The landmark building, completed on time and on budget – and exceeding all current sustainability design and construction standards - stands on the gateway to the main City Campus.  It offers state-of-the-art facilities to the current and next generation of healthcare professionals studying at the University, who together with staff, liaised with the design team to contribute to its design, layout and resources. 

Baroness Grey-Thompson said: "As the health needs of the population become more complex, it’s vital that healthcare students are able to learn with equipment. It’s great to see that the University of Bradford has made such a significant investment in this area."

The event will host 200 guests, comprising students, service users, university staff, regional dignitaries and representatives from health and social care organisations and includes a performance by The Jewels Cheerleading Troupe  –  the award-winning Bradford cheerleaders.

The launch marks the relocation of more than 2,000 staff, undergraduate students and postgraduate students from their former site on Trinity Road where the School has been based since 1996. The subjects offered by the School range from midwifery, nursing, occupational therapy, radiography and health social care through to more specialist healthcare programmes in areas such as dementia and cancer care. 

Dean of The School of Health Studies, Shirley Congdon, said: "These facilities will strengthen the ability of our academics to provide students with learning opportunities to develop their knowledge and skills to make a positive impact on patient care. This means Bradford graduates will have a significant advantage in securing employment in the health and social care sector. The development of a physiotherapy clinic offering treatment to students, staff and members of the public is an example of how the new facilities provide opportunities for students to enhance their clinical skills whilst creating a service for the local community.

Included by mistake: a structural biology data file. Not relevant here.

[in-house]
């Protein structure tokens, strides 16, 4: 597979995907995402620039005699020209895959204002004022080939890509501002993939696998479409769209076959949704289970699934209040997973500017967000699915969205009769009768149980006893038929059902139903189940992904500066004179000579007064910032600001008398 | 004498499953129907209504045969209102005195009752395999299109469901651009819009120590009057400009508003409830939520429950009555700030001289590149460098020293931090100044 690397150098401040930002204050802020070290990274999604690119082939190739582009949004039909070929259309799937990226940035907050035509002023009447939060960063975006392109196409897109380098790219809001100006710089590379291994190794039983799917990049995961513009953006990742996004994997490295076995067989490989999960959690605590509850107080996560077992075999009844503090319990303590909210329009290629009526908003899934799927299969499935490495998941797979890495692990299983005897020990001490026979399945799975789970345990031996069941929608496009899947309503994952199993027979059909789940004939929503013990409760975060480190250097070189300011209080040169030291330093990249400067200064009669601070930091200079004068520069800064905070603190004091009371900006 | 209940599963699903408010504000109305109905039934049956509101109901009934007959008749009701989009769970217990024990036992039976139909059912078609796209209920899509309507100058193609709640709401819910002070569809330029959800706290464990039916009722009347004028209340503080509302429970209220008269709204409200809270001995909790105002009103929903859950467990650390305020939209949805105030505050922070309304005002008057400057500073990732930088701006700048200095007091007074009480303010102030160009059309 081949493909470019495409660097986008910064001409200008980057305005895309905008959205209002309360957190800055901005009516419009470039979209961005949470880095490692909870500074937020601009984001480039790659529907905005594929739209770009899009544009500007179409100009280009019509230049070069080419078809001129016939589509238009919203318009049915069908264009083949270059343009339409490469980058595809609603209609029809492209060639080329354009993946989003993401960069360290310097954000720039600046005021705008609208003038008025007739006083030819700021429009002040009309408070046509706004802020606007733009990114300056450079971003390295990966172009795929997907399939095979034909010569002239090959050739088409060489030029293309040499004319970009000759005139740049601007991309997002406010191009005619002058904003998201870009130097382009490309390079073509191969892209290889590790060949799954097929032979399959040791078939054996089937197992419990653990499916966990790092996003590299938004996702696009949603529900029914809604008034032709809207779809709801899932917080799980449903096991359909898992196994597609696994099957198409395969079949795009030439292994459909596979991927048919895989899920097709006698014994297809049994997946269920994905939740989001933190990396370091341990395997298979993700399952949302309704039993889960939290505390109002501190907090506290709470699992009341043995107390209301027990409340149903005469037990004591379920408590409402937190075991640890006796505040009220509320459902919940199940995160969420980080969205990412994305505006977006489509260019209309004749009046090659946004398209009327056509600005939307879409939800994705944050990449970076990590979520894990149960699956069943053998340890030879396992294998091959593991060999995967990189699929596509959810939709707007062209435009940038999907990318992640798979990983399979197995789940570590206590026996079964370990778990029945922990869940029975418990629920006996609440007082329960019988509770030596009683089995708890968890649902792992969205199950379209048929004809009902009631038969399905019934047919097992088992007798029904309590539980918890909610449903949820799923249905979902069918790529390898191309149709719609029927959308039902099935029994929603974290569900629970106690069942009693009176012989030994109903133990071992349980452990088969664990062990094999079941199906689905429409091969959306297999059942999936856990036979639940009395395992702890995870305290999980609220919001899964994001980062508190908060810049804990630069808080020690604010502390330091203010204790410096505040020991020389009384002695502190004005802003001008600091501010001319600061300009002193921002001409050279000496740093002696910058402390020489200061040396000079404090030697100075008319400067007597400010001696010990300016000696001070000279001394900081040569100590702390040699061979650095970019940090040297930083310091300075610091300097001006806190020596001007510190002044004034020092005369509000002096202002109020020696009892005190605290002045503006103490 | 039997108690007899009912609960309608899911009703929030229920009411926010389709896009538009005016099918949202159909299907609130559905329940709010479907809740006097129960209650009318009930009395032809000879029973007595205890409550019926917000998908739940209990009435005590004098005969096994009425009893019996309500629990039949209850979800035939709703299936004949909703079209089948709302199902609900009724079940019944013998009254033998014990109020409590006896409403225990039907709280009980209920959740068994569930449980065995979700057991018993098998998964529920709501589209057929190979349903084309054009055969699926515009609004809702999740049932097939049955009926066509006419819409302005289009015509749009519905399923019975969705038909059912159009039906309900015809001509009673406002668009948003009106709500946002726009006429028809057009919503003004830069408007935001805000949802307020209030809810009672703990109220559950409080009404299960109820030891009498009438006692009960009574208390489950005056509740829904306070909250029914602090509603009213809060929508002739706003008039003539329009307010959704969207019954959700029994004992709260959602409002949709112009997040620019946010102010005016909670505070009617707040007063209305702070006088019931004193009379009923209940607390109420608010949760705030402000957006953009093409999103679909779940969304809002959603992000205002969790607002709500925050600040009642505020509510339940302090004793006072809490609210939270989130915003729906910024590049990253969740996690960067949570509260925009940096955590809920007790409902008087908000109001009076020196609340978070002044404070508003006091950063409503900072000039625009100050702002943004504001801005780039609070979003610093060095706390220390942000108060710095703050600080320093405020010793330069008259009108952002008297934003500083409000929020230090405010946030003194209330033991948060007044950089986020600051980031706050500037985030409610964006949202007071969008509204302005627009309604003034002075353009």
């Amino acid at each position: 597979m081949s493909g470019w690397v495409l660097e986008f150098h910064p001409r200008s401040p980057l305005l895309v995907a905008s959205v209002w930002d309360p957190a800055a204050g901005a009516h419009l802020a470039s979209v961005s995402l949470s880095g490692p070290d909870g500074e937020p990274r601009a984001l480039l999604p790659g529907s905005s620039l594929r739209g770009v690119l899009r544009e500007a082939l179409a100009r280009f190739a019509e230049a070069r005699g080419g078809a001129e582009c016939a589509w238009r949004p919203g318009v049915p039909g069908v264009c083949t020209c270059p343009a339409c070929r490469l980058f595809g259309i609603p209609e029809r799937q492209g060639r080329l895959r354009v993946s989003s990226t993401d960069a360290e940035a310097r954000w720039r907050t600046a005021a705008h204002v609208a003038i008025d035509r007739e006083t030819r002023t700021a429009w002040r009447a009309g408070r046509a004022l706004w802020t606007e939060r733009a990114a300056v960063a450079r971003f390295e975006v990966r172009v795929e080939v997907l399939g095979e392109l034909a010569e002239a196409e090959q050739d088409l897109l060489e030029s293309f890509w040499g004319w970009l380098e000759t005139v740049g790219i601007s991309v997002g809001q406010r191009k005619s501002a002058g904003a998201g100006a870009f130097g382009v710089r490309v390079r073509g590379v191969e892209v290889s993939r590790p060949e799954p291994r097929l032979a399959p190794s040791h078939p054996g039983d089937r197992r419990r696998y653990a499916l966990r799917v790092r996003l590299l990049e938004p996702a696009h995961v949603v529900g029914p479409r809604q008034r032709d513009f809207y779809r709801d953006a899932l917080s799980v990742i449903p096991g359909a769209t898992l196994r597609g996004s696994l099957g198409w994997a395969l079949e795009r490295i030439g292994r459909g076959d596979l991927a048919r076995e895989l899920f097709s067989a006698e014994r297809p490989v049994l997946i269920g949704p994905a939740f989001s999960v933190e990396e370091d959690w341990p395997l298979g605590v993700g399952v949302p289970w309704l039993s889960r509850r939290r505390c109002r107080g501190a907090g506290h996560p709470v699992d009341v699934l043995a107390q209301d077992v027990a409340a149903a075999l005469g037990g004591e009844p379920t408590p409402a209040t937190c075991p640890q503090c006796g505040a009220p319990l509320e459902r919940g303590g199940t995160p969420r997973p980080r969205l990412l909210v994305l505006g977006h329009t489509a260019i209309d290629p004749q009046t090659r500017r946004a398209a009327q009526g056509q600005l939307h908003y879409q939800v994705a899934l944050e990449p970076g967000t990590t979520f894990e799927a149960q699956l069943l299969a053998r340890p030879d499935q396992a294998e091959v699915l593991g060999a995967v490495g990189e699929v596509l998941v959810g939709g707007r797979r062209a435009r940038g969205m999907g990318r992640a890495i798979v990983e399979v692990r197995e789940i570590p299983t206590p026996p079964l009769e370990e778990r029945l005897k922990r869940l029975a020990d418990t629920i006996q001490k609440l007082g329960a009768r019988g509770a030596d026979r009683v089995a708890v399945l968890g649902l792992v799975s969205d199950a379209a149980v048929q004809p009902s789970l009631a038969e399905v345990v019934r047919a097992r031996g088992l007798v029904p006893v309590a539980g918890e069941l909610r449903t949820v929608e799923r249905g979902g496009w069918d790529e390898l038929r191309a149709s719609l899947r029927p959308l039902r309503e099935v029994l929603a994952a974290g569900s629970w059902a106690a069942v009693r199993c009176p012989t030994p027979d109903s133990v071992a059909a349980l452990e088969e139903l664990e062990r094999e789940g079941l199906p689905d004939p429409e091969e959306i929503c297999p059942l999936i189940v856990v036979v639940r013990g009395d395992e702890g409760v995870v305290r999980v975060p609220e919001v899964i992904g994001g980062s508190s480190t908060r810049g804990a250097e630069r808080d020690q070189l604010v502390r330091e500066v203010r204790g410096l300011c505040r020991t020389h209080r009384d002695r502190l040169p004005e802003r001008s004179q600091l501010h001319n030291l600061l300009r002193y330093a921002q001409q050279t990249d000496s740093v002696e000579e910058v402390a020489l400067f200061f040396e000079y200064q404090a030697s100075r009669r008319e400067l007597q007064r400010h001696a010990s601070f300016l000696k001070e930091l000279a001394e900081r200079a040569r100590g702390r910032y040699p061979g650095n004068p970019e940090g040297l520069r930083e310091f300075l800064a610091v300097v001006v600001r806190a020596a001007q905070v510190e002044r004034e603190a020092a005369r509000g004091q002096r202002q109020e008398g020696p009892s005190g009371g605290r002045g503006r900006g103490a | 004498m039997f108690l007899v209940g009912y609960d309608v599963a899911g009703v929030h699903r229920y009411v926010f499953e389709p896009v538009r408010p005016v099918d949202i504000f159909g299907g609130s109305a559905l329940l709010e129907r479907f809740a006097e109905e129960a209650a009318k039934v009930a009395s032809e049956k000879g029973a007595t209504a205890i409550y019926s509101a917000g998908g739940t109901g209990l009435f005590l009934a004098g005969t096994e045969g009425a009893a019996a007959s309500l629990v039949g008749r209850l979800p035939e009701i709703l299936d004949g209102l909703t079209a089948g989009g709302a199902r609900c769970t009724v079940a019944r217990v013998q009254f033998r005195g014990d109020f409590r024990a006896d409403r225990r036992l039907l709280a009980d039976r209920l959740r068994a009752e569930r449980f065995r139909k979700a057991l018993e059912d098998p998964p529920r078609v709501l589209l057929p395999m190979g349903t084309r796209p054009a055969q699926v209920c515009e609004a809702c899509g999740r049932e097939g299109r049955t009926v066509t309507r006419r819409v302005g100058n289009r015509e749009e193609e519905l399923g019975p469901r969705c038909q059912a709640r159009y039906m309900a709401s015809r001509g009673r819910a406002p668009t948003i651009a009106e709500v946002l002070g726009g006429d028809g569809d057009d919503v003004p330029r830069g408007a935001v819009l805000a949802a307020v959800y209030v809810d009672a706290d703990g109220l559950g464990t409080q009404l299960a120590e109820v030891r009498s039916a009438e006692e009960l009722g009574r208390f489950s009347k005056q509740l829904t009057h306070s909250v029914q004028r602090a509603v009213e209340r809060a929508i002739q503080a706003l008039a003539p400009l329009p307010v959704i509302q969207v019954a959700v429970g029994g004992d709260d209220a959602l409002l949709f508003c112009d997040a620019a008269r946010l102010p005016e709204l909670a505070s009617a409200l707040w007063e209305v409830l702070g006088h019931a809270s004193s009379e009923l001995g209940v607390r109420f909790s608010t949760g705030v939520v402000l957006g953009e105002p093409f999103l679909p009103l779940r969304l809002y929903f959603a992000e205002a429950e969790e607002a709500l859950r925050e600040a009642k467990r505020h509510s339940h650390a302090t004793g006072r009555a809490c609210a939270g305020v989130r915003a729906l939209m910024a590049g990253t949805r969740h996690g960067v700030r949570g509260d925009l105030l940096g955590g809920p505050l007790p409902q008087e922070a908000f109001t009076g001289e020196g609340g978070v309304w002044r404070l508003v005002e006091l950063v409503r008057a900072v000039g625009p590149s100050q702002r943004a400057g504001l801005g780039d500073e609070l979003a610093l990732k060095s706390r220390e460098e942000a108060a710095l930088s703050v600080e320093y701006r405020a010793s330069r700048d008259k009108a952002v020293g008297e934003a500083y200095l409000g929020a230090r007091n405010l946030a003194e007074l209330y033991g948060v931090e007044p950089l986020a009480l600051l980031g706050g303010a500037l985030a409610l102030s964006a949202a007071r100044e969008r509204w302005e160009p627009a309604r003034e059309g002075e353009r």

"Our academic staff continue to make a significant contribution to research into health care with a particular focus on patient safety, the care of people and their families with dementia, inclusion & diversity and enhancing health service delivery. This research informs our teaching, ensuring students learn from the very latest knowledge across their subject areas."

Across the whole School, facilities have been designed to provide students and postgraduates the closest possible ‘real-life’ practical experience of their future professions. They include two fully furnished clinical wards which will be used by staff and students from a range of subject areas, two physiotherapy rooms and movement laboratories, practical rooms, equipment and models for student midwives. Occupational therapy students have two suites, one of which is a ‘home from home’ room kitted out with a kitchen and bathroom where they can learn to assist vulnerable people with independent living.  Finally, radiographers have access to a fully- functioning x-ray suite and a further digital Picture Archiving and Communications Systems (PACS) suite to teach analysis of x-rays and scans.

Says Wilson Inije, a second year diagnostic radiography student, who has had experience of both buildings: "I was a student representative in the focus groups when the new building was being designed and it was great to be asked our opinion about things. The building’s design is amazing. The facilities are brilliant - we’re now using ultra-modern equipment, the same as we’ll be using in a modern hospital settings so in terms of employability, I really feel we have an edge over students from other universities. 

"It’s already making a massive difference. In the old building it was difficult to meet and mix with other students, but not any more. We’ve now got communal areas to meet and relax and I feel like we’re all connected now – it’s fantastic!"

1 November 11